Heart 2 Heart

A discussion about the health of African American women

Diane Xavier | 11/11/2013, 9:18 a.m.
Every minute, a woman will die in this country due to heart disease and according to Dallas cardiologist Dr. G. ...
Debra Peek Haynes discusses the heart health of Black women. Christopher Morgan

Haynes shared why she titled her seminar “Avoiding Danger Ahead: A Heart 2 Heart Conversation.”

“I am sharing with you from my heart and my experiences, information that I hope you will take and research and use to the best of your ability to help yourself and your family,” Haynes told the audience. “I just want to challenge you and ask ‘Are you honoring God with your body?’ We have a responsibility to nourish and cherish our temple. Good health starts in the mind. I want people to start thinking healthier and start in their mind and then it will trickle down to your body.”

According to Haynes, some of the overlooked risk factors of heart disease as it relates to African American women include stress, heartbreak, oppression, gum disease, lack of sleep, inflammation, constipation and dehydration.

“First, I recommend people to change their minds and then change their actions so they can change their diets,” she said. “People also need to exercise, feed their children right, and get some vitamin D. Nowadays, heart disease starts in childhood. We are seeing cases now where high blood pressure and high cholesterol is starting in childhood. We don’t want to have a whole generation of 20-something’s dying of heart disease and stroke and it’s actually happening now.”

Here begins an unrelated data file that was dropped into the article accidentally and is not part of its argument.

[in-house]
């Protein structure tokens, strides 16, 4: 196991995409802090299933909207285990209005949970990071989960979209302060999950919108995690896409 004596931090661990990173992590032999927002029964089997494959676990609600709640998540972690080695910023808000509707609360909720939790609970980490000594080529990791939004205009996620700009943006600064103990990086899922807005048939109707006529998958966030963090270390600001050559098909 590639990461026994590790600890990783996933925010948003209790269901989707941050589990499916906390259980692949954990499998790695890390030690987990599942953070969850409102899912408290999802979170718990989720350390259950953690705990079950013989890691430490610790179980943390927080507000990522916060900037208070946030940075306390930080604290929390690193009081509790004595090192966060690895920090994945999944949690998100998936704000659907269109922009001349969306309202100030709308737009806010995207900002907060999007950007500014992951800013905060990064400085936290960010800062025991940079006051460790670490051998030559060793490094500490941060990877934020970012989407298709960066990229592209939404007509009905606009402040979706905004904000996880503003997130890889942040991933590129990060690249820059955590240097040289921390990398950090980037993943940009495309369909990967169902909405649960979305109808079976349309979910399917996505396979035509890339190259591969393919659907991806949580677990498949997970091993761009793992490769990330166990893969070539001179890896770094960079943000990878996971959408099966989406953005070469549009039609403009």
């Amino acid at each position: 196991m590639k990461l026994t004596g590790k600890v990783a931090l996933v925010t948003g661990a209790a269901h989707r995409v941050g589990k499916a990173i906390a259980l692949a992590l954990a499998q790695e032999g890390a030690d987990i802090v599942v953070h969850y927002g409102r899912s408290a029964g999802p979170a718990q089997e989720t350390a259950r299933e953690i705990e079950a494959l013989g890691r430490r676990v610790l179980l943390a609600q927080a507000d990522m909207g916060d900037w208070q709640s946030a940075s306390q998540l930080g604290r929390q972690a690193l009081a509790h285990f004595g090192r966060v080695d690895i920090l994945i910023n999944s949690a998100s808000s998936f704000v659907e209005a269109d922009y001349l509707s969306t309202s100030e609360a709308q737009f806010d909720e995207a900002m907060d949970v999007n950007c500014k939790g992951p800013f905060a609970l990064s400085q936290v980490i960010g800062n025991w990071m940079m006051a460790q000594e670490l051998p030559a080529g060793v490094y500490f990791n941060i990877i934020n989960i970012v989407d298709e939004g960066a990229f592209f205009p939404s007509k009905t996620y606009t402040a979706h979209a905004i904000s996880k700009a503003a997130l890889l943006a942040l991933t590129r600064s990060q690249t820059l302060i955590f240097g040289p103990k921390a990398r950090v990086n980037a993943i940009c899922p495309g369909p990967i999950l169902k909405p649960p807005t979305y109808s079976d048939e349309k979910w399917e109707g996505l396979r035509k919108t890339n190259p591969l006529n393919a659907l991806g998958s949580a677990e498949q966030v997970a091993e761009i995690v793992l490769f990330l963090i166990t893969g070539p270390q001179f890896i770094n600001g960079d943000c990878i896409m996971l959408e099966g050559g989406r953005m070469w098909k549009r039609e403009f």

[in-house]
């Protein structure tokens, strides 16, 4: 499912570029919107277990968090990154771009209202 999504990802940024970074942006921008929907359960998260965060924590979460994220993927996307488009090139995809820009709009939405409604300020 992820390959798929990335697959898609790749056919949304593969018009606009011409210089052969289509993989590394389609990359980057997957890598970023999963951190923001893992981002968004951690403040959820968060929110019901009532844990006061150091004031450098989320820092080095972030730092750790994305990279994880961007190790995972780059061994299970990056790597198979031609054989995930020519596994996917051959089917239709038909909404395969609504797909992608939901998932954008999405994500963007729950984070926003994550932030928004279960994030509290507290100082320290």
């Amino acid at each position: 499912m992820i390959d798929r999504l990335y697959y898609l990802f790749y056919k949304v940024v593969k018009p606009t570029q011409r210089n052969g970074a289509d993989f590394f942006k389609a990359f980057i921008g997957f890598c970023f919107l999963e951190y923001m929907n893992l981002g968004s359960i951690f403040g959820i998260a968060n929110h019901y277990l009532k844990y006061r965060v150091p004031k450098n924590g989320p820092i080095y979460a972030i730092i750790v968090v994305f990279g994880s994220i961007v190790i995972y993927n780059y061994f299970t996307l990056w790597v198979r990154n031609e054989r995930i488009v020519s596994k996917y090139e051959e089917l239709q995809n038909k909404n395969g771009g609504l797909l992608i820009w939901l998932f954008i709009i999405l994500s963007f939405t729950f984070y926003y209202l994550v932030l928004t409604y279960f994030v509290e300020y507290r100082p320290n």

Haynes said the community has to use creative ways to be healthy. She suggested they read labels, use healthy cooking oils such as sesame oil and extra virgin olive oil, as well as create meals with colorful plates of fruits and vegetables. She recommended people add vitamins and essential oils to their diets to heal their bodies. Haynes even suggested building healthy relationships with people who are supportive.

After her lecture, Haynes conducted a cooking seminar on stage with healthy food items and demonstrated how to make meals delicious and healthy. The audience sampled some of Haynes’ recipes in the banquet hall of the church after the seminar. Recipes also included samples from healthy chef Cassondra Armstrong and Gwendolyn Jenkins, who is author of Recipes for a Neo Southern Lifestyle.

Haynes said her goal is to take this seminar to the national level. “Other communities with churches similar to our church have expressed an interest to share this information with their community,” she said. “Also, I want people in this community and others to have the tools that it would take to make changes to their health.”

Haynes, who wrote The Beginners Guide to Healthy Living, said people could become more educated about living a healthy lifestyle by reading information on this topic and doing research on their own.

“I will also be offering additional information through my webinars, other seminars and workshops,” she said. “I also offer cooking classes. I don’t want this to be a hit or miss, but an ongoing program. When it comes to heart disease, we really need to concentrate on what we are doing and what we need to do differently because this is happening as we are speaking, women are dying, particularly African American women. I just wanted to know that we have to focus on heart disease and eradicating it.”